Murang'a shooting brings together Nuno, Koome and Boinnet in Season II duel with Ipoa
On August 2, 2016, an incident involving the policing oversight agency brought together the Kayole police boss Ali Nuno, Nairobi police Commander Japhet Koome and Inspector General of Police Joseph Boinnet.
Mr Nuno, now Murang'a police boss, had threatened to kill Independent Policing Oversight Authority (Ipoa) officer Humphrey Kaunya, who had gone to his office to serve him with a summons.
Ipoa is a statutory body that provides for civilian oversight over the work of police officers. Its mandate includes investigating deaths and serious injuries caused by police action.
Mr Nuno was being investigated about illegal arrests and detention that were not recorded in the Occurrence Book as per the law. He had also been accused of corruption and abuse of office.
Mr Nuno's Nairobi County boss was Mr Koome, and their boss was Mr Boinnet.
Mr Kaunya had visited Mr Nuno's office accompanied by his colleague to issue him with a summons to appear before Ipoa.
Mr Nuno allegedly assaulted the Ipoa official and threatened him with his firearm, before detaining him.
Mr Kaunya was freed the same day after the Office of the Director of Public Prosecutions (ODPP) through its then director, Mr Keriako Tobiko, intervened.
Fast forward to March 12, 2023 and Mr Nuno is the Murang'a police boss and Mr Koome is the Inspector General of Police while Mr Boinnet is the deputy security adviser to the president.
Mr Nuno is in trouble with Ipoa again for being in charge of last Sundays police operation in Kigumo sub-county in which two suspected gangsters were first arrested, and immediately afterwards were seen sprawled dead.
On February 25, a gang of six attacked two police officers on the Kangare-Kaharate road near Njora Secondary School gates. They stole one of the policemen’s AK47 rifle loaded with 30 bullets.
On March 11, a gang of six, while armed with two AK47 rifles, raided Unaitas Sacco Murang'a branch in Mununga trading centre and stole Sh4 million.
In the process, they attacked two police officers and dispossessed one of them of a G3 assault rifle loaded with 20 bullets.
It is in pursuit of this gang that a police operation involving a multi-agency team was dispatched into Kinyona forest where intelligence had shown the suspects were holed up.
Now Mr Nuno is accused of presiding over the operation that has now embarrassed the National Police Service and “wrongly” briefing Central Region Police boss Lydia Ligami.
Ms Ligami announced that police had arrested the two suspects through intelligence provided by the public, and that Sh1.14 million of the stolen money, plus two firearms with 32 bullets, had been recovered.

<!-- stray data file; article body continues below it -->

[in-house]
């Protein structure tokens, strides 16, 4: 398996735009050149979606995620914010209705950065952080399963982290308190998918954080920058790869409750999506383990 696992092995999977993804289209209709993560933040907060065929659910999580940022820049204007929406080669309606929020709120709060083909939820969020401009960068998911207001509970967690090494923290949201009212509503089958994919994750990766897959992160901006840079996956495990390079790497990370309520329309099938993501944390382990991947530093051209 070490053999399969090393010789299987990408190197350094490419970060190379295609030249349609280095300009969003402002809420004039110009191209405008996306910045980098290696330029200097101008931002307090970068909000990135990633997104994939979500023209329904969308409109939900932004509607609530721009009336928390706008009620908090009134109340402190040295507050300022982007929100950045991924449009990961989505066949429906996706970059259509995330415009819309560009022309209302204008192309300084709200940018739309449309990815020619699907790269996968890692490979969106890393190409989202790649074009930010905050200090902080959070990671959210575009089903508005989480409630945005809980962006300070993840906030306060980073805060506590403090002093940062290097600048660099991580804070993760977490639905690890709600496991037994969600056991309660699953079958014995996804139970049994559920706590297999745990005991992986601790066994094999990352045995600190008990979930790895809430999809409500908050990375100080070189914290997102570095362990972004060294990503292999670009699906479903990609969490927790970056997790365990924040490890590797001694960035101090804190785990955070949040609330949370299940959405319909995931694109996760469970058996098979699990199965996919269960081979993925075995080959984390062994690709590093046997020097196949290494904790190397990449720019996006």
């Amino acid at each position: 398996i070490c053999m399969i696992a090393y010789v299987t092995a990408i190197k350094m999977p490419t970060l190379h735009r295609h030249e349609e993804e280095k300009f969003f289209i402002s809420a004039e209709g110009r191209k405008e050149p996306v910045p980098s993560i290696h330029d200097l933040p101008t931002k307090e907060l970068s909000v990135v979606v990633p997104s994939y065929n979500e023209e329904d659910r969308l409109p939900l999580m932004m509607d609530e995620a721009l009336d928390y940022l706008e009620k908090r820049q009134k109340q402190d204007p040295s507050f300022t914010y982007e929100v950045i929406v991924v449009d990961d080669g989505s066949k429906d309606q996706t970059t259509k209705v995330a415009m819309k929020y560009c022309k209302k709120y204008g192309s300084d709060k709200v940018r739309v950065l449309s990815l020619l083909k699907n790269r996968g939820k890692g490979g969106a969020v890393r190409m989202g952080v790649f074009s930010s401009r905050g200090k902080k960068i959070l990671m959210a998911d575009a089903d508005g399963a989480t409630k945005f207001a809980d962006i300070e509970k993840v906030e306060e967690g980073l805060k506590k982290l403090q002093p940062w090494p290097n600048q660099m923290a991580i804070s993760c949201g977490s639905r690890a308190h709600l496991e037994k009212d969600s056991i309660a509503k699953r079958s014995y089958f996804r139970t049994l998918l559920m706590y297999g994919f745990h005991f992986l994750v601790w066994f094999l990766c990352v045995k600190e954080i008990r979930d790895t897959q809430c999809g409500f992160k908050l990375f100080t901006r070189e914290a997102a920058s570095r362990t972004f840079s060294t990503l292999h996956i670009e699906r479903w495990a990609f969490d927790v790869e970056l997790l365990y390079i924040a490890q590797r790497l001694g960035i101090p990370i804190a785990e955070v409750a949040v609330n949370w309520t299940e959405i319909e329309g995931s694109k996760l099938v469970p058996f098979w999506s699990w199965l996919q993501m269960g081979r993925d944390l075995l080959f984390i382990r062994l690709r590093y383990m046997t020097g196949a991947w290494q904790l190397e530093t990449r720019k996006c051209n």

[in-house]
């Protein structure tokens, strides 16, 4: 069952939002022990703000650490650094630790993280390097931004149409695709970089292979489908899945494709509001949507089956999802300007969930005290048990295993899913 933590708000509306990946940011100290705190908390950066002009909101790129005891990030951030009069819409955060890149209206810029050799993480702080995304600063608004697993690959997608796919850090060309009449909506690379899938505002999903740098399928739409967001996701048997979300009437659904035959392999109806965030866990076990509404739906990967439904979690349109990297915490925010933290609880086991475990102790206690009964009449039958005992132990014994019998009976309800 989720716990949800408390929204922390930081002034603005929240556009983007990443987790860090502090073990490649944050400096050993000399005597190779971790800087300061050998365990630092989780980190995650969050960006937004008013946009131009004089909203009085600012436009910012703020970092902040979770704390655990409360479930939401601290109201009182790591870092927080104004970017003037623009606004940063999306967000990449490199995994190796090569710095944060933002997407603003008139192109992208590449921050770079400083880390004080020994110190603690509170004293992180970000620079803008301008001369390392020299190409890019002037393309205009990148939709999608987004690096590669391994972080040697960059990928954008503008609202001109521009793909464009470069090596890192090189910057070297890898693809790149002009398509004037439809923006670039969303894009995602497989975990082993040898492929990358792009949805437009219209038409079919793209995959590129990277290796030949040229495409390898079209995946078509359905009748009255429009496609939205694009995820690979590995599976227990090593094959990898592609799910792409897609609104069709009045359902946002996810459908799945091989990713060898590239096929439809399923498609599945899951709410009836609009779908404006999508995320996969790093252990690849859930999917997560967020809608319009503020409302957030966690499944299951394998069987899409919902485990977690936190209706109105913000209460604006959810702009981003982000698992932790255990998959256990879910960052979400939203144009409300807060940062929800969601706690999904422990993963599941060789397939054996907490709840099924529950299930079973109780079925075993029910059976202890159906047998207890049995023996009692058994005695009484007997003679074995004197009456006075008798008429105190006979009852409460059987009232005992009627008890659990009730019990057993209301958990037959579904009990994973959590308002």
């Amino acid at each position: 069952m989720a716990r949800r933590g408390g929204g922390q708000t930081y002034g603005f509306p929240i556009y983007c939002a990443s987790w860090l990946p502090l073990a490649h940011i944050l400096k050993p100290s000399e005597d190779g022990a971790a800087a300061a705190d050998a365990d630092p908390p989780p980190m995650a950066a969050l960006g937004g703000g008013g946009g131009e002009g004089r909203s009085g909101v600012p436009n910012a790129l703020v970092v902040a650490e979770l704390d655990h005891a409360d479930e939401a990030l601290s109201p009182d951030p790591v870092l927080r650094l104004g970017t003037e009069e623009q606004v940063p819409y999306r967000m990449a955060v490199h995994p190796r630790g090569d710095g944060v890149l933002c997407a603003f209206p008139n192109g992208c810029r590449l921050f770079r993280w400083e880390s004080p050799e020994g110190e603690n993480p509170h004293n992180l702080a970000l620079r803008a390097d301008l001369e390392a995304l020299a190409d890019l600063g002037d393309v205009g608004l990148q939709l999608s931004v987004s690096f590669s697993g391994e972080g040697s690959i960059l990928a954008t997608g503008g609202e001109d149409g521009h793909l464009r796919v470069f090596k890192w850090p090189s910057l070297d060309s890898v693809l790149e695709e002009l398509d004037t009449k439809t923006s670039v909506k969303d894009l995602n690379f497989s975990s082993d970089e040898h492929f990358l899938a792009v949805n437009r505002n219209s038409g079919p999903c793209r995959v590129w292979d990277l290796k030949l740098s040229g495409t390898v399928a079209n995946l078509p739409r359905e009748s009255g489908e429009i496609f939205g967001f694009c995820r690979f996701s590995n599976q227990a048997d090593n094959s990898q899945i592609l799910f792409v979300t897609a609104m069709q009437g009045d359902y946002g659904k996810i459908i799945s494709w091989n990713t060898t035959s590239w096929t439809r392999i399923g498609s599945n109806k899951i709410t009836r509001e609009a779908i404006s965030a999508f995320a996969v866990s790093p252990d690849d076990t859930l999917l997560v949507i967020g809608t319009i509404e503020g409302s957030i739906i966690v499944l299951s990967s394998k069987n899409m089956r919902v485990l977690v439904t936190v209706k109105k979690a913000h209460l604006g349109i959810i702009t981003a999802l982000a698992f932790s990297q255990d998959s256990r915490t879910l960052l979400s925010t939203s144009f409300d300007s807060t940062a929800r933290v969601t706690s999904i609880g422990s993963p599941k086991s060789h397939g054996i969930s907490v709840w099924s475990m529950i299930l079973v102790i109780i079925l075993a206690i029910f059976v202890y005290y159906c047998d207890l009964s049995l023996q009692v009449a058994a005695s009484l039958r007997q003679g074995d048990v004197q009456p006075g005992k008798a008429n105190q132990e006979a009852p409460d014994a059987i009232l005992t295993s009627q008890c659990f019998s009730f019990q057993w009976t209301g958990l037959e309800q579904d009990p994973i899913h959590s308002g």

Later, Mr Nuno released a police signal indicating that the two suspects had died in a shootout with his police officers. This led to Ms Ligami amending her earlier statement of arrest to "fatally wounded as they engaged our officers in a shootout".
While the robbers are said to have been armed with two AK47 rifles and also ran away with an officer's G3 rifle, only one AK47 and the G3 rifle are said to have been recovered in the “shootout”.
Kenyans would not have known about the incident were it not for young police officers addicted to social media who filmed the scene of the two gangsters subdued, sitting on the ground, cuffed together, and posted the photos and videos online.
On Monday, Ipoa Chairperson Anne Makori confirmed that her team is investigating the Murang'a shooting that left the two suspected gangsters dead.
Ipoa has made contact with Mr Nuno through incident notification procedure.
"We have established that police action was an ingredient that resulted in the loss of the two lives and we have since dispatched a Rapid Response Team from Nairobi to join our Central region investigators based in Nyeri," she said.
The authority said it would conduct an independent and impartial investigation into the circumstances that led to the fatal shooting and take appropriate action upon conclusion.
The statement added that Ipoa would also recommend to the Director of Public Prosecutions (DPP) any prosecution or disciplinary action against any police officer found culpable of misconduct or criminality.
And with that, Mr Nuno, Mr Koome and Mr Boinnet come together once more to battle Ipoa for police honours.
In the 2016 incident, the Kenya National Commission for Human Rights wrote to Mr Boinnet, demanding action against Mr Nuno, saying he threatened the Ipoa investigator with a firearm.
"We have learned that Mr Nuno has a record of obstructing the work of Ipoa and has in the past intimidated and obstructed inspection of police premises within his jurisdiction by Ipoa officers,” KNCHR vice chairman George Morara had said at the time.
Mr Nuno denied the claims and accused the Ipoa officials of disrespect and intimidation. He said he was irked by the officers' bad manners where they banged his table and threw the summons at him after he declined to receive it.
“I arrested one of them for misconduct. I had told them to take the summons to Nairobi County police commander because such summonses should come through his office,” Mr Nuno had said.
Mr Koome, who has dismissed Ipoa as a "busybody", strongly came to the defence of Mr Nuno, saying "he has not committed any offence".
He added that "he is a very good and hardworking disciplined officer and we have so much faith in him”.
Mr Koome's defence saw Mr Nuno escape any sanctions against him initiated by Mr Boinnet, who was the overall police boss.
It now remains to be seen how Mr Koome will respond to this new Mr Nuno's trouble with Ipoa and how Mr Boinnet is likely to advise the President about the Kigumo incident.